In response to pressure from the White House and the growing number of opioid-related deaths in the United States, the Senate recently passed sweeping legislation with the goal of combating the opioid crisis.
Senators voted 99-1 for a comprehensive bipartisan package that looks to provide more access to treatment and prevention programs as well as measures to prevent and detect illegal opioids from entering the country. This may be the largest bipartisan success this Congress has achieved thus far — a true indication of our nation’s capacity to come together and arrest the opioid crisis.
The most recent iteration of this bill also eliminates the IMD exclusion, a move that will facilitate access to care and funding for those who are struggling to afford treatment. This is a big step forward — and now, we can get to work on tackling the systemic causes of the opioid crisis.
The truth is that without these upstream fixes, we can neither fully nor permanently resolve the downstream effects of the opioid crisis. That means combatting the waste and abuse that pervade all corners of the health care industry, the misaligned incentives that result in a system where prescribing more treatments means deriving more profits, and our backwards model that rewards physicians for spending less time on individual appointments. Less time per patient means more patients; more patients mean more treatments; and more treatments mean more money. “Treatment” that often leads to referrals for unnecessary, expensive and painful surgeries, which — you guessed it — mean more opioid prescriptions.
Which means: Without bigger fixes for health care, we can’t fix the opioid crisis.
And these are the sorts of changes that aren’t going to come from Washington, either. The real solutions are going to come from the bottom up. And they’ll have to target more than just opioids.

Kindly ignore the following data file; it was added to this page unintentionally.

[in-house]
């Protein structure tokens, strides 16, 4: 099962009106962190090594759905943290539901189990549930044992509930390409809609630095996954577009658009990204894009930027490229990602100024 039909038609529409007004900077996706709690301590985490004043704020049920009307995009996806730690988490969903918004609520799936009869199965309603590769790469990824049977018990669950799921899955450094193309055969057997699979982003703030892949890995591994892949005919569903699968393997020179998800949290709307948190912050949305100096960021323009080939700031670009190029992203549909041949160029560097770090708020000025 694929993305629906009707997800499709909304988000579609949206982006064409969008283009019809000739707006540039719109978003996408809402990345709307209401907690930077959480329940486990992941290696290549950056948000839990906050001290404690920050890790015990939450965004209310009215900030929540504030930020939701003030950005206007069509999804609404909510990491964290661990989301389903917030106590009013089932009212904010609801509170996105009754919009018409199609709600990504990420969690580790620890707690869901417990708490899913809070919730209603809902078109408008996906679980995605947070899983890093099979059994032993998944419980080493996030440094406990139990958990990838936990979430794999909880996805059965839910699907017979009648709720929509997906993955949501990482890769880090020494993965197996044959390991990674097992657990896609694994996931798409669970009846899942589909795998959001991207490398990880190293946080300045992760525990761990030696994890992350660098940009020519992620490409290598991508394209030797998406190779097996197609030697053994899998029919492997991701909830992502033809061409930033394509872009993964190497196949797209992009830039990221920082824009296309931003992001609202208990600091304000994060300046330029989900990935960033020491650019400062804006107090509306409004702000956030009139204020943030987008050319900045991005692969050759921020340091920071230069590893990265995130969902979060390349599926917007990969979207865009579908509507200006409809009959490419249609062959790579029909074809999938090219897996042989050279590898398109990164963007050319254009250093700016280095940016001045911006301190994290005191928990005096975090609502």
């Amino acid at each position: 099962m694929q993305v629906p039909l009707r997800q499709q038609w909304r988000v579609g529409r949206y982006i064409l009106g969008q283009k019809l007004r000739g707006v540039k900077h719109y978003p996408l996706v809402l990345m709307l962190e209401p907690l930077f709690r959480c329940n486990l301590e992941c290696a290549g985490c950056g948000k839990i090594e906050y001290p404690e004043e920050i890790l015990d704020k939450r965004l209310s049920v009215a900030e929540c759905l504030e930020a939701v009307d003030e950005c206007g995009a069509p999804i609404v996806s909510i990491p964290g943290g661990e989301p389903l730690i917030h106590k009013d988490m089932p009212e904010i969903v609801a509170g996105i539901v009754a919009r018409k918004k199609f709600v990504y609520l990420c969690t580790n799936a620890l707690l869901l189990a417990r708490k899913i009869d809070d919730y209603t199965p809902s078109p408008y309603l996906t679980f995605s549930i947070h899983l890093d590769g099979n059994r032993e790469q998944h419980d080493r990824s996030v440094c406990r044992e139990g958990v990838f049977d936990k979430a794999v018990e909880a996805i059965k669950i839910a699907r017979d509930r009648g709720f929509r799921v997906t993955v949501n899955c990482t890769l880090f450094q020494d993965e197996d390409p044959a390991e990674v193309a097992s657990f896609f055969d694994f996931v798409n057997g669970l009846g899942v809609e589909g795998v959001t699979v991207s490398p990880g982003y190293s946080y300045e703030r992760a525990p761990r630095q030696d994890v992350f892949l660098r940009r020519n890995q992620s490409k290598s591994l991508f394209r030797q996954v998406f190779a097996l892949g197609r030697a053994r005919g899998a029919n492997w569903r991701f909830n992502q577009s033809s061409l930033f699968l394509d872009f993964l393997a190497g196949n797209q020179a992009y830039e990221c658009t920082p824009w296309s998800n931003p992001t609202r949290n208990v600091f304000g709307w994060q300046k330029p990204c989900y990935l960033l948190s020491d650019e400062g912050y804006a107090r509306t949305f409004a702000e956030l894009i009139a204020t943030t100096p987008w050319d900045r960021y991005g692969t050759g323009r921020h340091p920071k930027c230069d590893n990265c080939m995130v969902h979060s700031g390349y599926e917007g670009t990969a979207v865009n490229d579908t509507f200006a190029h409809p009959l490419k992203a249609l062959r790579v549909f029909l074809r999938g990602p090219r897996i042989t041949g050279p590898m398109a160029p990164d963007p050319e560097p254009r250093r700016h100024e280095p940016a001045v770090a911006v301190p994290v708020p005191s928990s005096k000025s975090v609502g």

But here’s the good news: As I lay out in my latest book, “The Opioid Crisis Wake-Up Call,” those solutions have already arrived. And they aren’t coming from a piece of ephemeral legislation spirited in from on high. Instead, they’re coming from business executives structuring better health care compensation packages and from medical professionals fighting the status quo within the system. They’re coming from local officials using their bully pulpit to address opioid overuse in their communities. And it’s those solutions to which we should be turning as we look to lead ourselves out of the opioid crisis.
The crisis is a self-inflicted wound. That means that the greatest drivers of the epidemic all circle back to the way we structure, pay for and deliver health care. So it stands to reason that if we’re looking for ways to eradicate the opioid epidemic, we should be looking to health care purchasers, providers and health care businesses.
Here’s the catch: All businesses are health care businesses. As the chief benefits purchasers for the largest proportion of working-age Americans and their families, employers effectively run a health care business – whether they like it or not.